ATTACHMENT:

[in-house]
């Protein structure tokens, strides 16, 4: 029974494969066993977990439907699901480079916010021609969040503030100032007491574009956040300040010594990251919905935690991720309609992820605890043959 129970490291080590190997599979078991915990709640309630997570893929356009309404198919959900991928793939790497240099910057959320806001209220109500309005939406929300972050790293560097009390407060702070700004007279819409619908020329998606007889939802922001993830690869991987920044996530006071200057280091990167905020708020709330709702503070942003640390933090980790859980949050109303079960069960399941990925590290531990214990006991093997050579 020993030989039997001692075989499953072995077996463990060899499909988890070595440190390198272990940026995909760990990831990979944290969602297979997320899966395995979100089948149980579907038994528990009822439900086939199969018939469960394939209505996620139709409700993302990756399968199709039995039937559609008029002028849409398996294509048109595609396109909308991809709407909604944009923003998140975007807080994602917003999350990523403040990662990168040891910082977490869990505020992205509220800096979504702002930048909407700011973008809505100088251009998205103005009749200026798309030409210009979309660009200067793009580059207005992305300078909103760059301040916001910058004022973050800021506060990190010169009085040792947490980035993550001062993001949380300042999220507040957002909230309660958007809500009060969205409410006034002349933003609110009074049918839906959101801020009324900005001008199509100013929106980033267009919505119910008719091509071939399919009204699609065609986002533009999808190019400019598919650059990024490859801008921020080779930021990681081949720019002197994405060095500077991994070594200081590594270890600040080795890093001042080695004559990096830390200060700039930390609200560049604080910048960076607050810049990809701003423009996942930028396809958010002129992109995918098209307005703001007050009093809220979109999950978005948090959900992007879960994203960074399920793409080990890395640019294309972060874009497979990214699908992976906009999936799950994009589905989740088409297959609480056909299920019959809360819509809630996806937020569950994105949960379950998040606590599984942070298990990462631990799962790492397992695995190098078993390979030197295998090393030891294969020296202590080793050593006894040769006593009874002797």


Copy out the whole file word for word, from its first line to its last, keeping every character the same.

[in-house]
């Protein structure tokens, strides 16, 4: 029974494969066993977990439907699901480079916010021609969040503030100032007491574009956040300040010594990251919905935690991720309609992820605890043959 129970490291080590190997599979078991915990709640309630997570893929356009309404198919959900991928793939790497240099910057959320806001209220109500309005939406929300972050790293560097009390407060702070700004007279819409619908020329998606007889939802922001993830690869991987920044996530006071200057280091990167905020708020709330709702503070942003640390933090980790859980949050109303079960069960399941990925590290531990214990006991093997050579 020993030989039997001692075989499953072995077996463990060899499909988890070595440190390198272990940026995909760990990831990979944290969602297979997320899966395995979100089948149980579907038994528990009822439900086939199969018939469960394939209505996620139709409700993302990756399968199709039995039937559609008029002028849409398996294509048109595609396109909308991809709407909604944009923003998140975007807080994602917003999350990523403040990662990168040891910082977490869990505020992205509220800096979504702002930048909407700011973008809505100088251009998205103005009749200026798309030409210009979309660009200067793009580059207005992305300078909103760059301040916001910058004022973050800021506060990190010169009085040792947490980035993550001062993001949380300042999220507040957002909230309660958007809500009060969205409410006034002349933003609110009074049918839906959101801020009324900005001008199509100013929106980033267009919505119910008719091509071939399919009204699609065609986002533009999808190019400019598919650059990024490859801008921020080779930021990681081949720019002197994405060095500077991994070594200081590594270890600040080795890093001042080695004559990096830390200060700039930390609200560049604080910048960076607050810049990809701003423009996942930028396809958010002129992109995918098209307005703001007050009093809220979109999950978005948090959900992007879960994203960074399920793409080990890395640019294309972060874009497979990214699908992976906009999936799950994009589905989740088409297959609480056909299920019959809360819509809630996806937020569950994105949960379950998040606590599984942070298990990462631990799962790492397992695995190098078993390979030197295998090393030891294969020296202590080793050593006894040769006593009874002797």